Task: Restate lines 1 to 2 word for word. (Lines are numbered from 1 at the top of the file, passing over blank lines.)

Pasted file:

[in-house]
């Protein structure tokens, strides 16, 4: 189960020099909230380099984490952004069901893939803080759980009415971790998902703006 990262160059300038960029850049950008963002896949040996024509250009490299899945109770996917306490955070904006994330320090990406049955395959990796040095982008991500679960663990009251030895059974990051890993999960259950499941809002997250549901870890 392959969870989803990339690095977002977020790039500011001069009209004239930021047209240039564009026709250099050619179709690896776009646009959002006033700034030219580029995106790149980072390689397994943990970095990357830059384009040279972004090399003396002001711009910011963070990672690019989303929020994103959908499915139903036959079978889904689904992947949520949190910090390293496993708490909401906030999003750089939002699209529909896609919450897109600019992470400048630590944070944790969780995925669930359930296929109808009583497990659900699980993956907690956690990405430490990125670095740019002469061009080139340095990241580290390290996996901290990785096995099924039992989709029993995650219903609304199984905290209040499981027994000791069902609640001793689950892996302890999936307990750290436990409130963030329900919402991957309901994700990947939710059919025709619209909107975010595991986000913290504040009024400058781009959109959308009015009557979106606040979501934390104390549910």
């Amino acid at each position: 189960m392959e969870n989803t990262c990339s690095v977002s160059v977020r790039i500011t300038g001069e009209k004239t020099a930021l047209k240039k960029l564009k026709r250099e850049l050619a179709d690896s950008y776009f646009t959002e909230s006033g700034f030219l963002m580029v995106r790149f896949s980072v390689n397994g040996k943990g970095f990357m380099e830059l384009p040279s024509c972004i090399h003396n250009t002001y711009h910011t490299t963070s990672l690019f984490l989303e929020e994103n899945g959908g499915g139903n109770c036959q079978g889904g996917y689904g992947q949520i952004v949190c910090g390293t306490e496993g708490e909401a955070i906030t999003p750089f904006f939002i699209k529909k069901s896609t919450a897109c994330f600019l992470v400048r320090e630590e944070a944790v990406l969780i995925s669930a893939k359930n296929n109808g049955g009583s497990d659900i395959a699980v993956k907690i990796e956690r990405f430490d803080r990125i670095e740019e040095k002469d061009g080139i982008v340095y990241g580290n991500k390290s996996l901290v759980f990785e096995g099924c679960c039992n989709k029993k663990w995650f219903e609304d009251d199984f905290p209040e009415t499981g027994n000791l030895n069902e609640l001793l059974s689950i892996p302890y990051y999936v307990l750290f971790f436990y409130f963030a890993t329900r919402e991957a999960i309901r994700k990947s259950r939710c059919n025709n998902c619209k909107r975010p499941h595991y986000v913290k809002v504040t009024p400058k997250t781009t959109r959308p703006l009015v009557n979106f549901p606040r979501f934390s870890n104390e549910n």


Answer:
[in-house]
């Protein structure tokens, strides 16, 4: 189960020099909230380099984490952004069901893939803080759980009415971790998902703006 990262160059300038960029850049950008963002896949040996024509250009490299899945109770996917306490955070904006994330320090990406049955395959990796040095982008991500679960663990009251030895059974990051890993999960259950499941809002997250549901870890 392959969870989803990339690095977002977020790039500011001069009209004239930021047209240039564009026709250099050619179709690896776009646009959002006033700034030219580029995106790149980072390689397994943990970095990357830059384009040279972004090399003396002001711009910011963070990672690019989303929020994103959908499915139903036959079978889904689904992947949520949190910090390293496993708490909401906030999003750089939002699209529909896609919450897109600019992470400048630590944070944790969780995925669930359930296929109808009583497990659900699980993956907690956690990405430490990125670095740019002469061009080139340095990241580290390290996996901290990785096995099924039992989709029993995650219903609304199984905290209040499981027994000791069902609640001793689950892996302890999936307990750290436990409130963030329900919402991957309901994700990947939710059919025709619209909107975010595991986000913290504040009024400058781009959109959308009015009557979106606040979501934390104390549910």